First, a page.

Phoenix Zostavax Injury Lawyers

zostavax singles vaccineIn August of 2018, the U.S. Judicial Panel on Multidistrict Litigation accepted a motion to consolidate the Zostavax cases pending in Federal Courts into a multidistrict litigation (MDL). As of March 15, 2019, there were 538 Zostavax lawsuits in the MDL filed against the drug’s manufacturer, Merck & Co. Each of these cases was filed by individuals who received Zostavax, a popular vaccine that is supposed to prevent shingles. Instead, the vaccine caused them to develop a more severe and painful form of the virus and other serious complications including brain damage, congestive heart failure, auto-immune disorders, vision and hearing loss, and spinal cord inflammation. The Zostavax MDL was assigned to a district judge in the Eastern District of Pennsylvania.

If you or someone you love developed shingles or another serious medical problem after receiving the Zostavax vaccine, you should contact a lawyer immediately. You may be entitled to file a Zostavax lawsuit and obtain the compensation you deserve. The reputable defective drug lawyers at Phillips Law Group are ready to review your case and determine your legal options during a free, no obligation consultation.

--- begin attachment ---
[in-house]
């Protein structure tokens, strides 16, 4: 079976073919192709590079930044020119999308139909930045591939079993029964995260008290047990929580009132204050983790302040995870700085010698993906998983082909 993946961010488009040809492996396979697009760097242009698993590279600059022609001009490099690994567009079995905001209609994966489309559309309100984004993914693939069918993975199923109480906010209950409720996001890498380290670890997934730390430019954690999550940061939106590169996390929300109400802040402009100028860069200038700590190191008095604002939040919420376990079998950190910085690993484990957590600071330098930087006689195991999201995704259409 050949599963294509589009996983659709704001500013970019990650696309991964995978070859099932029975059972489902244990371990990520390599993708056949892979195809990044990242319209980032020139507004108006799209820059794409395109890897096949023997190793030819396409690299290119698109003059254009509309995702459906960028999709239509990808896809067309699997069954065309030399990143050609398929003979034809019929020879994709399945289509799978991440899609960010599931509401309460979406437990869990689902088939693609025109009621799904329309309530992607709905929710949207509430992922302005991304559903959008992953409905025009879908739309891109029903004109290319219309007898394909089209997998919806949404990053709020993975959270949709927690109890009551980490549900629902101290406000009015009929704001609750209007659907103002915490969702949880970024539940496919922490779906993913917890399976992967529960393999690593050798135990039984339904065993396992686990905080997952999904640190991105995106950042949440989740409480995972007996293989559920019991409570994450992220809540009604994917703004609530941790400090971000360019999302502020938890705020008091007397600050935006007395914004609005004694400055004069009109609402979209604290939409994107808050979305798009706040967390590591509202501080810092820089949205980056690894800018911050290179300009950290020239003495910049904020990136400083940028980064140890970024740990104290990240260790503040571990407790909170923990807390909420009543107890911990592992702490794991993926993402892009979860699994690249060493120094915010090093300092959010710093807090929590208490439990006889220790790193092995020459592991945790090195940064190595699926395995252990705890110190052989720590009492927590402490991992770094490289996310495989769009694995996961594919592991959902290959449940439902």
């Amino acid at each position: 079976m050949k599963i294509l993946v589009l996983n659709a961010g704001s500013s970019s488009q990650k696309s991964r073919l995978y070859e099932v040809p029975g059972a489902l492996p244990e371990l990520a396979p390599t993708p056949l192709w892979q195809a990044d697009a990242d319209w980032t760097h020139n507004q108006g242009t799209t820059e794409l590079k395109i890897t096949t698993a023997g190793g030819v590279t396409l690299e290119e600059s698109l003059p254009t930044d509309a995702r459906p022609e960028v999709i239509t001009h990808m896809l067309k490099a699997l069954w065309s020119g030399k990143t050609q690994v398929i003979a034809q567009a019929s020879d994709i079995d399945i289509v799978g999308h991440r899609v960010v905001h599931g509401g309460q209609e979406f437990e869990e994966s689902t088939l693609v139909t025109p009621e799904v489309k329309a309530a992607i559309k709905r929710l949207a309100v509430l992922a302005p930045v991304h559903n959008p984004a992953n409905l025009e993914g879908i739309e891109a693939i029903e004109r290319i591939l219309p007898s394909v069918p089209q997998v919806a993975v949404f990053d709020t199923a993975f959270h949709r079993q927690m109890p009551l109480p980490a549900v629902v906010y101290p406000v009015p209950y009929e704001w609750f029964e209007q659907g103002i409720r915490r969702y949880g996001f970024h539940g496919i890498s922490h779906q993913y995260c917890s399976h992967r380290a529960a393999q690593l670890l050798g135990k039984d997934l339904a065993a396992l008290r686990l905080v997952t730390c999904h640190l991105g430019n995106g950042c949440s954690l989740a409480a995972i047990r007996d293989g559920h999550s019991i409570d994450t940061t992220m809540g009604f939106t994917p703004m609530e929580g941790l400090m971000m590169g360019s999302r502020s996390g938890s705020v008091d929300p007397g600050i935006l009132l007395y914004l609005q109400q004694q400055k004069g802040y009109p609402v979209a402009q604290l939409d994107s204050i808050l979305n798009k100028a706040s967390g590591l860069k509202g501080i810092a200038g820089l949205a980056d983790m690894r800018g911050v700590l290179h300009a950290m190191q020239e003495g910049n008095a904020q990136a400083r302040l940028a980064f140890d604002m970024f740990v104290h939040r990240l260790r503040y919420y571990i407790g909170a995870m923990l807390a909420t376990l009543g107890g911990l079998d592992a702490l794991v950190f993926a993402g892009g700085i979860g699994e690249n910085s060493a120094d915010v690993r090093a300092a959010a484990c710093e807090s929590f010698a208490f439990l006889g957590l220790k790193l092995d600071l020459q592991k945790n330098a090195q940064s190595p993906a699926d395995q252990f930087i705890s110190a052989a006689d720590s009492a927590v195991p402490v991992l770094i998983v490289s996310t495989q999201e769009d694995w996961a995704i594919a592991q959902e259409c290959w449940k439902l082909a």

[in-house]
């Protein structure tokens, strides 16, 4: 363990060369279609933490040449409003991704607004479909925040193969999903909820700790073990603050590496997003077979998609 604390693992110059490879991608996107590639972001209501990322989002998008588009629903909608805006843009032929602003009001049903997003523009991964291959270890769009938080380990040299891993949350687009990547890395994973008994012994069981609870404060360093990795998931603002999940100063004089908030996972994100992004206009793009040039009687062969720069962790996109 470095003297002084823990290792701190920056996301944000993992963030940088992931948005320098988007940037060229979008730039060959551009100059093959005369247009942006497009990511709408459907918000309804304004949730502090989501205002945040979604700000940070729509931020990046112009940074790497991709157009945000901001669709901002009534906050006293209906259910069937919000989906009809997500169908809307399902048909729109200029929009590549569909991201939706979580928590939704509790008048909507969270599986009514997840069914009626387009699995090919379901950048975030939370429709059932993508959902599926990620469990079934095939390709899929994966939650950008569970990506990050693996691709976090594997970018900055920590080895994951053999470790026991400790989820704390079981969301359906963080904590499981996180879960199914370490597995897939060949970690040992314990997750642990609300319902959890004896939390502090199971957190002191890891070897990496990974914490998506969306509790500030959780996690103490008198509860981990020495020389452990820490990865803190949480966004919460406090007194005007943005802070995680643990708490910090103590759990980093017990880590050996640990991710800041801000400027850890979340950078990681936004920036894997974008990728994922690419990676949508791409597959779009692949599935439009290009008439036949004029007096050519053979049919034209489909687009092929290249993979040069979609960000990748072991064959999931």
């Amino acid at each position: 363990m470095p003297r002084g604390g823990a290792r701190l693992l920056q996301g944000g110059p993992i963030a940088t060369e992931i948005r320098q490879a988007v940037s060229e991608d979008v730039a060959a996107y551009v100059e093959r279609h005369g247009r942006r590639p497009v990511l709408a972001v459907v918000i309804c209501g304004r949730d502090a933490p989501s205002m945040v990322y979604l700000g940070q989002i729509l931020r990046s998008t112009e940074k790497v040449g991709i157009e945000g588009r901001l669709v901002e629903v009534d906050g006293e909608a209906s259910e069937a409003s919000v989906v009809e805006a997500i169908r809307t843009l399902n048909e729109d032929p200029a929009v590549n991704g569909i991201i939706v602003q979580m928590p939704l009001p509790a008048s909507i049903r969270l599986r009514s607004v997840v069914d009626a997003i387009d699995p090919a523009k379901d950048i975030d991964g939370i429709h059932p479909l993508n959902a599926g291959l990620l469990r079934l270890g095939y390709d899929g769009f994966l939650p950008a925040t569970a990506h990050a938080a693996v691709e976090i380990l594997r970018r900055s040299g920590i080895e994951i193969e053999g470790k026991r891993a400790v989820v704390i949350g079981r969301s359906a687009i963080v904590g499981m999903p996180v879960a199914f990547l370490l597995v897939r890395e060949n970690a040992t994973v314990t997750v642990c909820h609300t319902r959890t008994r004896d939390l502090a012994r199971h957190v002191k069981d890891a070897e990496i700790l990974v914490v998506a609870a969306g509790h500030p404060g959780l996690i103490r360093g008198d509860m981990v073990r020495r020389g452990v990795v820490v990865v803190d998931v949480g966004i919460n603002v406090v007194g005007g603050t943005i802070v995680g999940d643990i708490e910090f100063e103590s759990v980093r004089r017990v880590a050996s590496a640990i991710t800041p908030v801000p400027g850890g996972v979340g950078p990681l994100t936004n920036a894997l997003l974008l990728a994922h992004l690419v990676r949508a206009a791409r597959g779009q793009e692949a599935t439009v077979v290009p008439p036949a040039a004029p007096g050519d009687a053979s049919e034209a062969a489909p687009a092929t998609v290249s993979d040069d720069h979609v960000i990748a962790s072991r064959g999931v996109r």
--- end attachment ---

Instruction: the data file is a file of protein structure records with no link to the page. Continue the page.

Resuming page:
Call us at 1-800-706-3000 or fill out our online case evaluation form.

What is Zostavax?

Zostavax is a vaccine that is approved for use for adults 50 years of age or older to prevent shingles, also known as herpes zoster. It is given as a single dose by injection under the skin. The vaccine works by helping your immune system protect you from getting shingles, which is a viral infection that can cause a painful blistering rash usually on one side of the body.

Unlike other vaccines, Zostavax uses a weakened strain of the varicella-zoster virus. This is the same virus that causes chickenpox. If you have had chickenpox, the virus can stay in your nervous system for many years and may become active again and give you shingles. Zostavax may help keep the virus dormant or inactive, reducing the risk of shingles in some individuals.

The risk of developing shingles also increases with age. The Centers for Disease Control and Prevention (CDC) recommends adults ages 60 and older get vaccinated against shingles. People who should not get vaccinated are those with severe or life-threatening allergic reactions and weakened immune systems.

The CDC also prefers the Shingrix shingles vaccine over Zostavax in those 60 years old or older.   

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Adverse Side Effects from Zostavax